13. This guide was created because I couldn't seem to find one that was very thorough and included pictures of all procedures. This guide requires the use of Speed Bleeders as it makes life so much easier! You can follow this guide using the old school method as well, but it will require more time and patience. Readers Notes: Left and ride side are determined as if you were sitting on the motorcycle. Images come after descriptions. Initialisms: LBS: Linked Braking System LPCV: Left-side (Servo) Proportional Control Valve (Battery side) RPCV: Right-side (Rear) Proportional Control valve (Opposite battery side) LMC: Lever Master Cylinder (Front) RMC: Rear Master Cylinder (Pedal) SMC: Secondary Master Cylinder (Left-Front Caliper) FSM: Factory Service Manual Parts Required: One man bleeder kit (optional) ATE SuperBlue Dot 4 Speed Bleeders Part Numbers: Front right caliper SB8125 Front left caliper outer bleeder SB8125 Front left caliper inner/centre bleeder SB8125 Rear caliper outer bleeder SB8125 Rear caliper inner/centre bleeder SB8125L Clutch bleeder SB8125L LPCV SB8125LL RPCV SB8125 Part 1: Theory Part 2: Diassembly And Prep Part 3: Procedure Part 4: Assembly Part 5: Clutch Part 1: Theory The LBS is confusing for some when it comes to understanding how it works. The function of the sytem changed from 5th generation LBS to 6th generation LBS. I'm not too sure what the changes were, but I do know they operate differently. The way the 6th generation LBS works is; when the front lever is applied, only five out of the six (three pistons in each left/right caliper) caliper pistons actuate as well as the centre piston in the rear caliper leaving the left caliper centre piston untouched. When the rear pedal lever is applied; only two out of the three rear caliper pistons actuate as well as the left front caliper centre piston. The LBS only works when the motorcycle is moving however, you can test this by propping your bike on the centre stand, rotating the rear wheel and applying the front brake; the rear wheel will not stop spinning. The way it works is by force. The SMC is mounted above the left caliper that's attached to the fork and with the motorcycle moving, the rider will apply the front brake which squeezes the pads on the rotor and that drag pivots the left front caliper up which actuates the SMC and brake fluid gets pushed through to the LPCV and then to the rear caliper centre piston. The rear doesn't work in the same way because there's actually a brake line that goes all the way to the front left caliper that actuates that one centre piston by it's lonesome with the application of the rear pedal. Thanks to BartmanEH for the above picture! Part 2: Disassembly And Preparation You want your bike to be on a level ground and prop the bike up on it's centre stand for this whole procedure. Rotate the handle bar all the way to the left so the LMC is level. Remove both screws and remove all the old fluid inside the LMC. You can use a turkey baster or rags, whatever you wish. Once the old fluid is out, fill it up with fresh new fluid. Make sure you squeeze the front lever a few times just incase you got any air bubbles when removing the old fluid. Using an allen wrench, loosen, but do not remove the left front caliper bolts. Remove the seat and do the same procedure you did for the LMC to the RMC. Don't forget to press the pedal lever a few times to remove any air bubbles. Remove the rear wheel. Remove the two bolts that hold the rear caliper together. The inside one is tricky and I needed to use a long 12mm socket to reach it. Once the rear caliper is removed, mount it at the 10 o'clock position on the rotor. The reason for this is so the inner/centre bleed screw is facing up, not parallel to the ground. Part 3: Procedure The procedure and order we're going to follow is the same one listed in the FSM, but with more pictures and explanations. Sections C. and D. are the most difficult. You will need a helper as well. USING FRONT MASTER CYLINDER LEVER FOR A. AND B. A. Left Front Caliper, Upper/Outer Bleed Screw This is basic bleed. Open very slightly, usually about a 1/4 turn and pump the front lever until new fluid comes out. Even though I use speed bleeders, I still pressurize it old school method just to be on the safe side. The old school method is; with the bleeder screw closed, have your helper pump the front lever five times and hold. While holding, gently unscrew the bleeder screw until fluid comes out and before the lever reaches it's maximum travel, tighten the bleed screw. Top up the fluid level. B. Right Front Caliper, Single Bleed Screw This procedure is the same as above. Make sure you keep an eye on the fluid level as it drains. USING REAR MASTER CYLINDER PEDAL FOR C. TO G. C. Leftside PCV (Battery side), Single Bleed Screw Actuated via SMC This step is the most confusing and difficult one as it requires good timing between yourself and your helper. The SMC is not attached at all to the front lever in anyway. You can unscrew the LPCV bleeder screw and pump the front lever all day long and no fluid will get pushed through. You could manually actuate the SMC by hand and only a little bit of fluid will come out and then stop. The correct method to do this; from what I've gathered on how the system operates and without using a vacuum bleed tool is as follows. Remove the two bolts that hold the left front caliper on. I used an aluminum L-bracket I had lying around to wedge between the pads so they don't close. Tilt the caliper 15Β° from the ground so the inner/centre bleed screw is facing up. Your helper will be on the RMC side pressing the pedal and you will be at the left front caliper in charge of manually actuating the SMC and loosening/tighten the LPCV bleed screw. The way this system works is; there's a brake line that goes from the RMC to the SMC and from the SMC to the LPCV. Because there's no reservoir at the SMC, there's no way for new fluid to replenish to continue being pushed through the lines and out the LPCV bleeder screw, however, this is where the RMC comes in. When your helper presses the RMC pedal down, the SMC piston will get pushed out filling it with fresh fluid. Once your helper releases the pedal, you will manually actuate the SMC by pressing it in to the caliper with your hand and fluid will get pushed through to the LPCV bleeder screw. Push the SMC in with your hand. Do not release from this point. Tell your helper to press the pedal again which will forcefully push the SMC out and then once your helper releases the pedal, you will manually push the SMC in again watching for new fluid. Once fresh fluid is coming out, I performed a final pressure bleed by tightening the LPCV bleeder, asking my helper to pump the rear pedal five times and release, then I loosened the LPCV bleeder screw and manually actuated the SMC gently half way and then tightened the bleed screw. Note: Even with speed bleeders installed, I did not manually operate the SMC more than once for safe measure. To further elaborate on this; continuously pushing in the SMC numerous times will not bleed the SMC to LPCV brake line because there is no reservoir at the SMC. You will push whatever fluid is in the line and it will become empty with air. One manual push of the SMC followed by one rear pedal actuation by your helper. D. Rear Caliper, Inner/Centre Bleed Screw Actuated via SMC This procedure is the exact same as the above. The only difference is, you're bypassing the LPCV and going all the way to the rear caliper inner/centre bleed screw. Pressurize the sytem the same way as above too. E. Rightside PCV (Opposite Battery), Single Bleed Screw This is the easiest step. Follow the procedure as in Section A. but using the RMC pedal. F. Rear Caliper, Upper/Outer Bleed Screw Another easy step, follow above procedure. G. Left Front Caliper, Inner/Centre Bleed Screw The last procedure, again very easy, same as above. Part 4: Assembly Top up both fluids if they are low and fasten all caps and lids back on the reservoir. Attach the front left caliper and torque the pivot and joint bolts to 23ft-lbs. The FSM says always use new bolts, but I cleaned up the old loctite residue, re-applied some new medium strength loctite and re-used them. Attach the rear caliper and torque the joint bolts to 23ft-lbs. The FSM says replace also but I did the same as the front caliper bolts. Reinstall the rear wheel and torque bolts to 80ft-lbs. Now would be a good time to prime (pump a few times) your front lever and rear pedal lever. Once primed, they should not travel a lot of distance; they should feel stiff. If for any reason the levers travel a larger than normal distance, then there's probably air in the line somewhere or you might have forgot to tighten a bleed screw. Note: The FSM says to use new bolts, not because there is something wrong with the bolts, but because there is probably some sort of loctite already applied to the threads. Thank you Metallican525 for that insight. Part 5: Clutch I don't have to go in to any detail about this because if you just did your whole brake system, might as well do the clutch as it's very simple and same procedure at Part 3, Section A. Remember to turn the handle bars to the right though. At the end, I took my bike for a ride and I had no idea that this bike has this much braking power! Mind you, my fluid was 6 years old which was probably the cause of that but this method works flawlessly. I hope this DIY was very thorough and gave you a good understanding on how to tackle this easy but tiresome procedure!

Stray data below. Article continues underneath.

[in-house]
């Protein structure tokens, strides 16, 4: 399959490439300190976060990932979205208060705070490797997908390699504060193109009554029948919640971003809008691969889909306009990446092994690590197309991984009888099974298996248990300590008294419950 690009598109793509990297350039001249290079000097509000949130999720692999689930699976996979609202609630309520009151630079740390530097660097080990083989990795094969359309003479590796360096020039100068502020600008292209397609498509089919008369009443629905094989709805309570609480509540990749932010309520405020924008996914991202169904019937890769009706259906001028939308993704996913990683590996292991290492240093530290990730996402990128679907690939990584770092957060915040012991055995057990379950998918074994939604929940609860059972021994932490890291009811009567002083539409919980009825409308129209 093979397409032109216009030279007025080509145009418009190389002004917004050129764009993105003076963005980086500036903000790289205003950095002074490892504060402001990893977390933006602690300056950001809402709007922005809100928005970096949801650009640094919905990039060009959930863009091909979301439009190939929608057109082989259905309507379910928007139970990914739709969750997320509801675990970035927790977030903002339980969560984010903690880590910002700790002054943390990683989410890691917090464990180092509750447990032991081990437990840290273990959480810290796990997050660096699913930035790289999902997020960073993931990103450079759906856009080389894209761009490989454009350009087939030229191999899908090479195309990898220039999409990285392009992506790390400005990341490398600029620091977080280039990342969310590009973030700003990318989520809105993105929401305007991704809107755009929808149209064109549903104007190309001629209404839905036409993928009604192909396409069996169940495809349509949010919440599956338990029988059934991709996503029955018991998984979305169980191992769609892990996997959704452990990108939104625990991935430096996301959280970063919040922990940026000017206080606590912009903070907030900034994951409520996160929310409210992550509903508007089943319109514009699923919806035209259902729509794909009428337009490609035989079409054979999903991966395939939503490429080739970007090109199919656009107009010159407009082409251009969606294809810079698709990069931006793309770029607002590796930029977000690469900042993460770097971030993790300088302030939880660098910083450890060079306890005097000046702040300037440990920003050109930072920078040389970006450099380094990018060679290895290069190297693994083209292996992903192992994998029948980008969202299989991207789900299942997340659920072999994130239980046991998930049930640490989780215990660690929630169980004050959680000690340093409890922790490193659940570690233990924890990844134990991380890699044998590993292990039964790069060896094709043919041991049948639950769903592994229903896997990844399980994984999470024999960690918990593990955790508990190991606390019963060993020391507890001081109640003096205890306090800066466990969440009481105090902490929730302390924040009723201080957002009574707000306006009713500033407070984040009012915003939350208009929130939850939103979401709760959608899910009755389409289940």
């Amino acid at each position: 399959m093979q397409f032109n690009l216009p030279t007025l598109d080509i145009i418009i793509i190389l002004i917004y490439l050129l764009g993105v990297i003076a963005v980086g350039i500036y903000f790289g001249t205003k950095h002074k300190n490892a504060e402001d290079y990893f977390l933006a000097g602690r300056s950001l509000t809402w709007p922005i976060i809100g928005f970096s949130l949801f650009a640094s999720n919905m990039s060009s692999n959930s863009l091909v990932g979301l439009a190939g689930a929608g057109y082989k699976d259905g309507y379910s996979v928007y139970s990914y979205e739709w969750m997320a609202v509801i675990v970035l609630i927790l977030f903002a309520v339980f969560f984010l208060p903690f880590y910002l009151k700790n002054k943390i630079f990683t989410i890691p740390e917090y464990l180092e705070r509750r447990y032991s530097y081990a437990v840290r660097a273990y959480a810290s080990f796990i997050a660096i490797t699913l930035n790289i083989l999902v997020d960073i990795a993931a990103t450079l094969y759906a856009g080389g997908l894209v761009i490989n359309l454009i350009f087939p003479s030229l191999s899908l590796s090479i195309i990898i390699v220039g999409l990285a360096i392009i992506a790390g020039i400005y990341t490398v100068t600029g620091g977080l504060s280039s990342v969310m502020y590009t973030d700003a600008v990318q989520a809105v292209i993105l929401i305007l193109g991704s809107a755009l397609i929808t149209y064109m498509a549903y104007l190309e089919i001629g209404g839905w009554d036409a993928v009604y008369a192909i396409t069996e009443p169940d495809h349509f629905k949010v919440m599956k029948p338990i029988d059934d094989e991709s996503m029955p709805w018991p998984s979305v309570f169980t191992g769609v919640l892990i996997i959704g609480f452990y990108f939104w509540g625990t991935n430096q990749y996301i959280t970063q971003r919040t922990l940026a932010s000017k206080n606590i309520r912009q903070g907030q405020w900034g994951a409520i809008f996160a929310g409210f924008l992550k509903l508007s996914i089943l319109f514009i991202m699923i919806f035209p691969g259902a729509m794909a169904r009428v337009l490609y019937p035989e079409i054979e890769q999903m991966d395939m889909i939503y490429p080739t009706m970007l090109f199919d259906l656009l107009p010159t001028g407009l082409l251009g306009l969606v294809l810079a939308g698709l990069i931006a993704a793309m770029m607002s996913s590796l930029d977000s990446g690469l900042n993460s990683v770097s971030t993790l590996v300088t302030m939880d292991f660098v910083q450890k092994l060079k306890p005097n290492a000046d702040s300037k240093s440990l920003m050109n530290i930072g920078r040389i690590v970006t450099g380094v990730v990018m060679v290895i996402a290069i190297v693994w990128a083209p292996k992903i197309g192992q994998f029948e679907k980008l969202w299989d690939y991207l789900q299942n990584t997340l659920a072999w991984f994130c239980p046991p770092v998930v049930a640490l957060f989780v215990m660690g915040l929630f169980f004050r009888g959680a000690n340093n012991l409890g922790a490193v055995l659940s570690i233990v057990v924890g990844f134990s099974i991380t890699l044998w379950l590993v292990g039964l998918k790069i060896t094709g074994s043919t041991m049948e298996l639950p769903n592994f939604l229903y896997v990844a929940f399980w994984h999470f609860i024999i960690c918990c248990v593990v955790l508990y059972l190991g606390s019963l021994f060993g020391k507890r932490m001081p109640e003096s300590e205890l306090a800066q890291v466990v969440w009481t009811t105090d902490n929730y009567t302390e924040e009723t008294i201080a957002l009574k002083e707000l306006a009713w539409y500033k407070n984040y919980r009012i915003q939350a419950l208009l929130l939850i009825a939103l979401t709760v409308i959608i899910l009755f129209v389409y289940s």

13 points